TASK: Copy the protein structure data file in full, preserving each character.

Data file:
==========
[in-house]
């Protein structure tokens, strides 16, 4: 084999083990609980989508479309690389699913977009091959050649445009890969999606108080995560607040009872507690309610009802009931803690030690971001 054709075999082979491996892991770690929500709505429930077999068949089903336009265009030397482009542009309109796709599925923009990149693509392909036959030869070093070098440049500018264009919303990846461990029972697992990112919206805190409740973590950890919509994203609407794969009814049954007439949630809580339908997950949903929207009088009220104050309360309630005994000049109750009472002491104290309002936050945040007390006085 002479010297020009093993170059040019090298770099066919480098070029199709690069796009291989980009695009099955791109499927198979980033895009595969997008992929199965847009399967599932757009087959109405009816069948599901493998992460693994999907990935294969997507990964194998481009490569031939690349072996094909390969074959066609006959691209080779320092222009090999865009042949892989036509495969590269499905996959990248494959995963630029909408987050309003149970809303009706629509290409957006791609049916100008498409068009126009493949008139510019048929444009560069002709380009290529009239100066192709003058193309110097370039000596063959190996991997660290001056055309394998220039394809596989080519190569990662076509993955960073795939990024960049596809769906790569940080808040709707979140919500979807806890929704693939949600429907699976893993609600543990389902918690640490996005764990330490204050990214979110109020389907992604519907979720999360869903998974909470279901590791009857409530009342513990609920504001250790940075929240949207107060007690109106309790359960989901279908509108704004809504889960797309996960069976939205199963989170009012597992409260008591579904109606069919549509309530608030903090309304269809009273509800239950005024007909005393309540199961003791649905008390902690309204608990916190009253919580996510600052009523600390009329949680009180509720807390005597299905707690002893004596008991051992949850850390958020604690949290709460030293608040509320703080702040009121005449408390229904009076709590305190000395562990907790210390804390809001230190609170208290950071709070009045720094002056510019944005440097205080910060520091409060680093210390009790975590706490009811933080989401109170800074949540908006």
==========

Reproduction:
[in-house]
């Protein structure tokens, strides 16, 4: 084999083990609980989508479309690389699913977009091959050649445009890969999606108080995560607040009872507690309610009802009931803690030690971001 054709075999082979491996892991770690929500709505429930077999068949089903336009265009030397482009542009309109796709599925923009990149693509392909036959030869070093070098440049500018264009919303990846461990029972697992990112919206805190409740973590950890919509994203609407794969009814049954007439949630809580339908997950949903929207009088009220104050309360309630005994000049109750009472002491104290309002936050945040007390006085 002479010297020009093993170059040019090298770099066919480098070029199709690069796009291989980009695009099955791109499927198979980033895009595969997008992929199965847009399967599932757009087959109405009816069948599901493998992460693994999907990935294969997507990964194998481009490569031939690349072996094909390969074959066609006959691209080779320092222009090999865009042949892989036509495969590269499905996959990248494959995963630029909408987050309003149970809303009706629509290409957006791609049916100008498409068009126009493949008139510019048929444009560069002709380009290529009239100066192709003058193309110097370039000596063959190996991997660290001056055309394998220039394809596989080519190569990662076509993955960073795939990024960049596809769906790569940080808040709707979140919500979807806890929704693939949600429907699976893993609600543990389902918690640490996005764990330490204050990214979110109020389907992604519907979720999360869903998974909470279901590791009857409530009342513990609920504001250790940075929240949207107060007690109106309790359960989901279908509108704004809504889960797309996960069976939205199963989170009012597992409260008591579904109606069919549509309530608030903090309304269809009273509800239950005024007909005393309540199961003791649905008390902690309204608990916190009253919580996510600052009523600390009329949680009180509720807390005597299905707690002893004596008991051992949850850390958020604690949290709460030293608040509320703080702040009121005449408390229904009076709590305190000395562990907790210390804390809001230190609170208290950071709070009045720094002056510019944005440097205080910060520091409060680093210390009790975590706490009811933080989401109170800074949540908006």